and that it was a very exclusive business, mostly for sons and a few 
daughters of wealthy families (with just a few exceptions). Modernism 
in itself was already revolutionary, but not in a socialist sense, of 
course. Modern art as a means of direct, leftist political engagement 
can mostly be confined to Käthe Kollwitz' influence in both China and 
Japan. And that was again done in the media of drawing and print. The 
1980s Minjung art critics and activist-historians then _constructed_ a 
direct line from the colonial period to the 1980s (we discussed this 
several times before on this list, years ago). But there are just 
really extremely few examples for that. Han Ryak-yŏn WOULD have been 
good as such an example, just that South Korean Minjung artists did not 
even knew his name in the 1980s. 

All the other Chinese Korean artist (of modern, Western-style art) are 
of a younger generation. The oldest one following Han Ryak-yŏn was Sŏk 
Hŭi-man 石熙滿 (born 1914). Others are born in the early 1920s ... so 
they just came of age in 1945. There simply are no others. And Sŏk 
Hŭi-man, as far as I recall, didn't produce any political works (only 
later, in the PRC, the usual folkloristic "one country, many peoples" 

In the mid-1990s I did intense interviews with 16 or 17 Korean artists 
in Yŏnbyŏn. I had met some in 1985 and 1986 already, but the interviews 
were done ten years later. Some of these were from that 2nd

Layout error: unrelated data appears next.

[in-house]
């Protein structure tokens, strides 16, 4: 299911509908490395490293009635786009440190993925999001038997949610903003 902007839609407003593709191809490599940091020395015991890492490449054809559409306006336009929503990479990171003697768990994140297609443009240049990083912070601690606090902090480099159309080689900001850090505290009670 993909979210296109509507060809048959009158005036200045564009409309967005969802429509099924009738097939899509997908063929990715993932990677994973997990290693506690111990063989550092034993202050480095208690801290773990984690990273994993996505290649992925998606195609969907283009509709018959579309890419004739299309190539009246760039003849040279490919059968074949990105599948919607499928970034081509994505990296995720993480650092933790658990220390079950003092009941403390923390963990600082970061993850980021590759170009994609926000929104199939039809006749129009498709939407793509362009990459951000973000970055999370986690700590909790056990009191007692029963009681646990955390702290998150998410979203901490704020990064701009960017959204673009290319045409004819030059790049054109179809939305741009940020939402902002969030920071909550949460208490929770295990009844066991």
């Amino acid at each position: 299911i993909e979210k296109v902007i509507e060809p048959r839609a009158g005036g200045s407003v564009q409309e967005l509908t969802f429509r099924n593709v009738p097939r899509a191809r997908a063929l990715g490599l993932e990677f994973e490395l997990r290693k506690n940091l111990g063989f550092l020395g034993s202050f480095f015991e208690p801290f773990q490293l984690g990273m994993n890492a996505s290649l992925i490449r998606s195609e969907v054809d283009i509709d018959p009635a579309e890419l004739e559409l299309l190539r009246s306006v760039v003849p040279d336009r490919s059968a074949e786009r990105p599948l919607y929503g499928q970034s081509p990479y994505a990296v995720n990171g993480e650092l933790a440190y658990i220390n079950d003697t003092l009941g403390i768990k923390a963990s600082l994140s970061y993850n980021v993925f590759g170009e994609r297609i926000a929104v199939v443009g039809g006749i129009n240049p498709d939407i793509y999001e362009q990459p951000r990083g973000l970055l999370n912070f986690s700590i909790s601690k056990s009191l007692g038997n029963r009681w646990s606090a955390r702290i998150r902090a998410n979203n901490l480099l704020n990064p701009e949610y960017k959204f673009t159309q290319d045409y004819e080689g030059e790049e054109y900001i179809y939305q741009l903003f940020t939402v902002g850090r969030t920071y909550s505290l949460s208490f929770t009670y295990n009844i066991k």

generation, born in the 1920s. One thing that became completely clear 
to me was how heavily obscured Chinese (and South Korean) publications 
were in the depiction of such artists. With one painter, I read about 
his anti-Japanese, communist engagement in some magazine article, and 
then that same guy sits right in front of me, my father's age, tells me 
for two three hours what I already read; then he shows me his family 
album, where he happily waves under Japanese and Manchukuo flags, or in 
some photomontage with kamikaze airplanes circling over his head. Well! 
Where have I seen that before? -- too close to home. The same painter 
had learned painting from a Japanese war propaganda painter, one of 
those who stayed on in Manchuria after Manchukuo had become history, 
one who had been converted from a Tenno soldier to a devoted communist. 
The mentioned painter then used his craft as a People's Army propaganda 
painter during the Korean war ... and afterwards also, of course. A few 
years ago Koen De Ceuster was so very kind to buy me the autobiography 
of that painter, which has in the meantime been published in Jilin. Not 
a single word in there about his Japanese teacher.
Okay -- this just as a side story.